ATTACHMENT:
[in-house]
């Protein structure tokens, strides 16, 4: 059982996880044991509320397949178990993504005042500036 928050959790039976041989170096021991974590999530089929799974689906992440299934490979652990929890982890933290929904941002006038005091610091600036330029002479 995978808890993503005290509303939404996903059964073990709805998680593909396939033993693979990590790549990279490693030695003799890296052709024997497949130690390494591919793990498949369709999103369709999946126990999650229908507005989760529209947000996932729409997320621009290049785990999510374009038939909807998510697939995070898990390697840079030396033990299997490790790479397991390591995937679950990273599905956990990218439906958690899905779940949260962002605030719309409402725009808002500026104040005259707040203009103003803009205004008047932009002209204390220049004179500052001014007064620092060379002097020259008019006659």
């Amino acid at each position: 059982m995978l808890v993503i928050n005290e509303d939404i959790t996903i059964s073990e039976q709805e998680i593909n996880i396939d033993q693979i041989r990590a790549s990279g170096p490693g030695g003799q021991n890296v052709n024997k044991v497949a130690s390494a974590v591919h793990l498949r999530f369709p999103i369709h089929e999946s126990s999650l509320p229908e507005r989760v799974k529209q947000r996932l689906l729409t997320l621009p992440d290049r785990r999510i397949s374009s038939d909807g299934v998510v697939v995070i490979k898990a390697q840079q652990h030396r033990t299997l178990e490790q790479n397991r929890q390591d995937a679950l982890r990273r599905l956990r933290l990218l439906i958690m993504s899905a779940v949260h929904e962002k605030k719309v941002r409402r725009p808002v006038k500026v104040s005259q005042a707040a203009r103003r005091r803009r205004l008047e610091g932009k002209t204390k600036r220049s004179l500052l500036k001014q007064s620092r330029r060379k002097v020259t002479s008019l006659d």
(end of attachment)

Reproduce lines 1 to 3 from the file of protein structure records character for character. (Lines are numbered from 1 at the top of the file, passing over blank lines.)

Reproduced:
[in-house]
């Protein structure tokens, strides 16, 4: 059982996880044991509320397949178990993504005042500036 928050959790039976041989170096021991974590999530089929799974689906992440299934490979652990929890982890933290929904941002006038005091610091600036330029002479 995978808890993503005290509303939404996903059964073990709805998680593909396939033993693979990590790549990279490693030695003799890296052709024997497949130690390494591919793990498949369709999103369709999946126990999650229908507005989760529209947000996932729409997320621009290049785990999510374009038939909807998510697939995070898990390697840079030396033990299997490790790479397991390591995937679950990273599905956990990218439906958690899905779940949260962002605030719309409402725009808002500026104040005259707040203009103003803009205004008047932009002209204390220049004179500052001014007064620092060379002097020259008019006659």
């Amino acid at each position: 059982m995978l808890v993503i928050n005290e509303d939404i959790t996903i059964s073990e039976q709805e998680i593909n996880i396939d033993q693979i041989r990590a790549s990279g170096p490693g030695g003799q021991n890296v052709n024997k044991v497949a130690s390494a974590v591919h793990l498949r999530f369709p999103i369709h089929e999946s126990s999650l509320p229908e507005r989760v799974k529209q947000r996932l689906l729409t997320l621009p992440d290049r785990r999510i397949s374009s038939d909807g299934v998510v697939v995070i490979k898990a390697q840079q652990h030396r033990t299997l178990e490790q790479n397991r929890q390591d995937a679950l982890r990273r599905l956990r933290l990218l439906i958690m993504s899905a779940v949260h929904e962002k605030k719309v941002r409402r725009p808002v006038k500026v104040s005259q005042a707040a203009r103003r005091r803009r205004l008047e610091g932009k002209t204390k600036r220049s004179l500052l500036k001014q007064s620092r330029r060379k002097v020259t002479s008019l006659d």